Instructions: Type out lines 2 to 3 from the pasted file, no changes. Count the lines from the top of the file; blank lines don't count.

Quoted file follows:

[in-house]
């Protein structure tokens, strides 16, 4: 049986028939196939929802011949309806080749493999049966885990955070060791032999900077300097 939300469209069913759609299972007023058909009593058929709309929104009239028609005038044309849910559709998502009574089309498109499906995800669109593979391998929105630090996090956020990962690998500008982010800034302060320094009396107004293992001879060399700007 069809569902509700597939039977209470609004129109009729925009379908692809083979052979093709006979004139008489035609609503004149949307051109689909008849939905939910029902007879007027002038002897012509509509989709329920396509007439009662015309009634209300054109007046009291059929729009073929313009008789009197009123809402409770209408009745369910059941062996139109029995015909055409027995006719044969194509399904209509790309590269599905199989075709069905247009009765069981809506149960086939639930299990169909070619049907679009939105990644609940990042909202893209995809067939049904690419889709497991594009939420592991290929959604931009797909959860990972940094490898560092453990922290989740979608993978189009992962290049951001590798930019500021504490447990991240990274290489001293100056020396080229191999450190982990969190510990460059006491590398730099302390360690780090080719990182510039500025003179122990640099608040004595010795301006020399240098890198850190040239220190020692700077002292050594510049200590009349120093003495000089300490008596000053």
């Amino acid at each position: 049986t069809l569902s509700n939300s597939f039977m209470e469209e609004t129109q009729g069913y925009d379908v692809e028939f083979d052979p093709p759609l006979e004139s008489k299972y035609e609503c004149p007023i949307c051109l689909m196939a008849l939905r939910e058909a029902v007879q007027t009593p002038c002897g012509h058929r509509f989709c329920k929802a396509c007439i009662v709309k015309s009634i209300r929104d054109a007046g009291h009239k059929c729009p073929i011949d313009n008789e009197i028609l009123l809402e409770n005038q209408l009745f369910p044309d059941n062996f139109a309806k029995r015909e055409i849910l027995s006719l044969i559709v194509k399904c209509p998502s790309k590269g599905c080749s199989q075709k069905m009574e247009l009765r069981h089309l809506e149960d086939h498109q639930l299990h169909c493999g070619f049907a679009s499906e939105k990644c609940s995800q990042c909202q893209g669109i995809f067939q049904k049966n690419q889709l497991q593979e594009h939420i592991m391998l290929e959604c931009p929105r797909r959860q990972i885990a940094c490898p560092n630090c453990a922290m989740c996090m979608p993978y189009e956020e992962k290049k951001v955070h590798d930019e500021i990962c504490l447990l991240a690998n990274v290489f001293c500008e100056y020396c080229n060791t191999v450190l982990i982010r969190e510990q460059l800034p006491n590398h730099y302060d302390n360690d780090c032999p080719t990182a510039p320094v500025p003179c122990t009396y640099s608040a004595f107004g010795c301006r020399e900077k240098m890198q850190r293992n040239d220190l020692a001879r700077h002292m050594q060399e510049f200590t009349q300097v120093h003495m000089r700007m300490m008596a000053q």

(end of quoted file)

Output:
């Protein structure tokens, strides 16, 4: 049986028939196939929802011949309806080749493999049966885990955070060791032999900077300097 939300469209069913759609299972007023058909009593058929709309929104009239028609005038044309849910559709998502009574089309498109499906995800669109593979391998929105630090996090956020990962690998500008982010800034302060320094009396107004293992001879060399700007 069809569902509700597939039977209470609004129109009729925009379908692809083979052979093709006979004139008489035609609503004149949307051109689909008849939905939910029902007879007027002038002897012509509509989709329920396509007439009662015309009634209300054109007046009291059929729009073929313009008789009197009123809402409770209408009745369910059941062996139109029995015909055409027995006719044969194509399904209509790309590269599905199989075709069905247009009765069981809506149960086939639930299990169909070619049907679009939105990644609940990042909202893209995809067939049904690419889709497991594009939420592991290929959604931009797909959860990972940094490898560092453990922290989740979608993978189009992962290049951001590798930019500021504490447990991240990274290489001293100056020396080229191999450190982990969190510990460059006491590398730099302390360690780090080719990182510039500025003179122990640099608040004595010795301006020399240098890198850190040239220190020692700077002292050594510049200590009349120093003495000089300490008596000053």
């Amino acid at each position: 049986t069809l569902s509700n939300s597939f039977m209470e469209e609004t129109q009729g069913y925009d379908v692809e028939f083979d052979p093709p759609l006979e004139s008489k299972y035609e609503c004149p007023i949307c051109l689909m196939a008849l939905r939910e058909a029902v007879q007027t009593p002038c002897g012509h058929r509509f989709c329920k929802a396509c007439i009662v709309k015309s009634i209300r929104d054109a007046g009291h009239k059929c729009p073929i011949d313009n008789e009197i028609l009123l809402e409770n005038q209408l009745f369910p044309d059941n062996f139109a309806k029995r015909e055409i849910l027995s006719l044969i559709v194509k399904c209509p998502s790309k590269g599905c080749s199989q075709k069905m009574e247009l009765r069981h089309l809506e149960d086939h498109q639930l299990h169909c493999g070619f049907a679009s499906e939105k990644c609940s995800q990042c909202q893209g669109i995809f067939q049904k049966n690419q889709l497991q593979e594009h939420i592991m391998l290929e959604c931009p929105r797909r959860q990972i885990a940094c490898p560092n630090c453990a922290m989740c996090m979608p993978y189009e956020e992962k290049k951001v955070h590798d930019e500021i990962c504490l447990l991240a690998n990274v290489f001293c500008e100056y020396c080229n060791t191999v450190l982990i982010r969190e510990q460059l800034p006491n590398h730099y302060d302390n360690d780090c032999p080719t990182a510039p320094v500025p003179c122990t009396y640099s608040a004595f107004g010795c301006r020399e900077k240098m890198q850190r293992n040239d220190l020692a001879r700077h002292m050594q060399e510049f200590t009349q300097v120093h003495m000089r700007m300490m008596a000053q």